Which Version of ‘The Italian Job’ is Better? (1969 vs. 2003)

Let’s dive into a fun movie debate – The Italian Job. There’s the 1969 original that made us fall in love with Mini Coopers, and the high-octane 2003 remake that flipped the story on its head. We’re about to get into the nitty-gritty of each version, and answer that burning question: which version of the Italian Job is better?

A Tale Twice Told

Both films center on a heist led by the character, Charlie Croker. In the 1969 film, Michael Caine’s Croker and his crew carry out a daring robbery in Turin, Italy. They zip around the city in Mini Coopers, giving the Italian Mafia a run for their money. The movie ends on a cliff-hanger, keeping us guessing about what happened to the audacious crew.

Fast forward to 2003, Mark Wahlberg’s Charlie Croker takes center stage. After a successful heist in Venice, the gang gets double-crossed by their own mate, Steve (Edward Norton). The film turns into a revenge-fueled caper, peppered with slick heist sequences and high-speed chases.

Cast Showdown

The ’69 film lined up some serious talent. Michael Caine and Noël Coward (as Mr. Bridger, a criminal mastermind helping Croker from behind bars) lead the pack. Throw in Benny Hill as Professor Peach, the computer whizz, and Tony Beckley as Camp Freddie, and you’ve got a cast full of British charm and wit.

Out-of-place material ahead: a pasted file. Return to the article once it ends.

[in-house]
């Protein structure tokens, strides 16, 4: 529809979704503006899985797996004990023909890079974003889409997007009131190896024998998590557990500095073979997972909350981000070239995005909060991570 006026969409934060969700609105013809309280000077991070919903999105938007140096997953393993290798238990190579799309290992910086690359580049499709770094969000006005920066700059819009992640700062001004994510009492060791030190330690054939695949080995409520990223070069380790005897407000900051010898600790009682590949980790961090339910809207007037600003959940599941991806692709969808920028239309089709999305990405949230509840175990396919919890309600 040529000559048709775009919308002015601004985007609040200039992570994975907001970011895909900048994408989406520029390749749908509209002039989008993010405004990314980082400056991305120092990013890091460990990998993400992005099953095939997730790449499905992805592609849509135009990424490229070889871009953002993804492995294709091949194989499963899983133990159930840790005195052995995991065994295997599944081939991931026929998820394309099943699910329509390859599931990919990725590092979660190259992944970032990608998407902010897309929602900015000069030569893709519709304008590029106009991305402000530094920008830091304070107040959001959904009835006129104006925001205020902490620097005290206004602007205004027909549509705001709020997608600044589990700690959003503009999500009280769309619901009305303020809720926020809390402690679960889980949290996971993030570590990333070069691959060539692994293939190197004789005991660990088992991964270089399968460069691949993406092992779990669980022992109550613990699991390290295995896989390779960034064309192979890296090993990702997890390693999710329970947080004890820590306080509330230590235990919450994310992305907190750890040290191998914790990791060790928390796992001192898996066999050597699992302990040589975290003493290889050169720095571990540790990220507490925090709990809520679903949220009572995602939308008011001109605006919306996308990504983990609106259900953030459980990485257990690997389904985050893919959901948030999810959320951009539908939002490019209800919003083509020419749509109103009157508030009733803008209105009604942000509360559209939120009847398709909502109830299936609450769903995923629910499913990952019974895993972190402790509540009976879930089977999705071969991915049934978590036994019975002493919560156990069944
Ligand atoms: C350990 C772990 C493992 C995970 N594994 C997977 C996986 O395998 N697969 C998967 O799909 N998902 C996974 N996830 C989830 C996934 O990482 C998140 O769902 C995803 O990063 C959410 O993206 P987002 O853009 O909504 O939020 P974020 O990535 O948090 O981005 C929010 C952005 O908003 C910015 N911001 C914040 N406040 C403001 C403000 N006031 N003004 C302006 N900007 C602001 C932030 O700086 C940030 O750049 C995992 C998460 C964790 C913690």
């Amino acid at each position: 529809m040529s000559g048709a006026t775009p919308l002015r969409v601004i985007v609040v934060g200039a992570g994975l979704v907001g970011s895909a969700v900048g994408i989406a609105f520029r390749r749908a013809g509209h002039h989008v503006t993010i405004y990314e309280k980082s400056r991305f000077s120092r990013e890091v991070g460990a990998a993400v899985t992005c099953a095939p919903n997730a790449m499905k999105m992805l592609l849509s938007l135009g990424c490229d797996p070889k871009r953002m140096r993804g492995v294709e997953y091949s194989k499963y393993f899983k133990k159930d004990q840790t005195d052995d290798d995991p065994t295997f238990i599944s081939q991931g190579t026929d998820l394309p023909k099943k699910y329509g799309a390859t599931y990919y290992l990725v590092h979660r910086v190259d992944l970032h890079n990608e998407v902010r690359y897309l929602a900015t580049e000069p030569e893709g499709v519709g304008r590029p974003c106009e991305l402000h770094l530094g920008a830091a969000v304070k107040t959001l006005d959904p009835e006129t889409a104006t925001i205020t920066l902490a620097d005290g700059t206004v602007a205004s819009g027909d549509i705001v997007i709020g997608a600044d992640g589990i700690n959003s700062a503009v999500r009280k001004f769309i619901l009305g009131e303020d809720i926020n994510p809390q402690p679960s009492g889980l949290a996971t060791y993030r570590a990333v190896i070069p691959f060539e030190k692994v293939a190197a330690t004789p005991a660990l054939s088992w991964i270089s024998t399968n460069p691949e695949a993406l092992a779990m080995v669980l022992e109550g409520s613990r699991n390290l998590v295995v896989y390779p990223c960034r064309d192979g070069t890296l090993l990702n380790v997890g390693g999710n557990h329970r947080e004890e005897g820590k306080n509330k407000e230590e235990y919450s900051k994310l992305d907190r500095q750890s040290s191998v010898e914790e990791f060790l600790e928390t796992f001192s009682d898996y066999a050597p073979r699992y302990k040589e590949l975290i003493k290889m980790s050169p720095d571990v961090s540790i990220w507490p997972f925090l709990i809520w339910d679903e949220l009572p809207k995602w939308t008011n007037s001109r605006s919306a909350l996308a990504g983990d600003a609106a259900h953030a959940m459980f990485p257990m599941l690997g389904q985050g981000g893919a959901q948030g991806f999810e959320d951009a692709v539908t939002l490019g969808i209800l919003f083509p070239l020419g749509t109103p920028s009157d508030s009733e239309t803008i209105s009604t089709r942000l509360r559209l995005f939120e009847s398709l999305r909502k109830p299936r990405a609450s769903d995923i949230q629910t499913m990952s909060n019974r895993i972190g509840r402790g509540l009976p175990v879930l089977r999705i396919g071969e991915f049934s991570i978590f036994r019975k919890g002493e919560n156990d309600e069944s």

In the 2003 version, Wahlberg’s Croker is a different breed but still packs a punch. Charlize Theron plays Stella Bridger, the daughter of John Bridger (Donald Sutherland) and a top-notch safe cracker. The supporting cast, Handsome Rob (Jason Statham), Lyle (Seth Green), the tech genius, and Left Ear (Mos Def), the explosives guy, add solid humor and grit to the plot. Edward Norton’s Steve isn’t as charming as the original villain (Raf Vallone), but he nails the traitor role.

Location, Location, Location

One major change between the two films is the location. In the original, Turin’s traffic chaos becomes a character itself, as the crew uses it as a diversion for their heist. The chase with Mini Coopers down the Italian Alps and through narrow Italian streets is unforgettable.

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On the flip side, the 2003 movie kicks off in Venice and then jets off to Los Angeles. While Venice is a nod to the original’s Italian vibe, LA provided a familiar urban setting with a modern feel.

Mini Coopers and Heist High Jinks

Both versions celebrate these tiny, agile vehicles, using them to transport the stolen gold. The original chose them for their British heritage and their zippy performance, a choice so smart, the remake follows suit.

As for the heist element, the ’69 film broke new ground with the idea of a citywide traffic jam to pull off a robbery. In the 2003 version, we see a more personal angle to the heist, making it a quest for revenge while adding a new twist to the traffic jam scene, on Hollywoods’ most famous streets.

The Critics and Rotten Tomatoes

So, how did the films fare with critics and audiences? The ’69 film was a hit in the UK, but in the US, it was a different story. Over time, though, it’s achieved a cult following, with an impressive 85% on Rotten Tomatoes.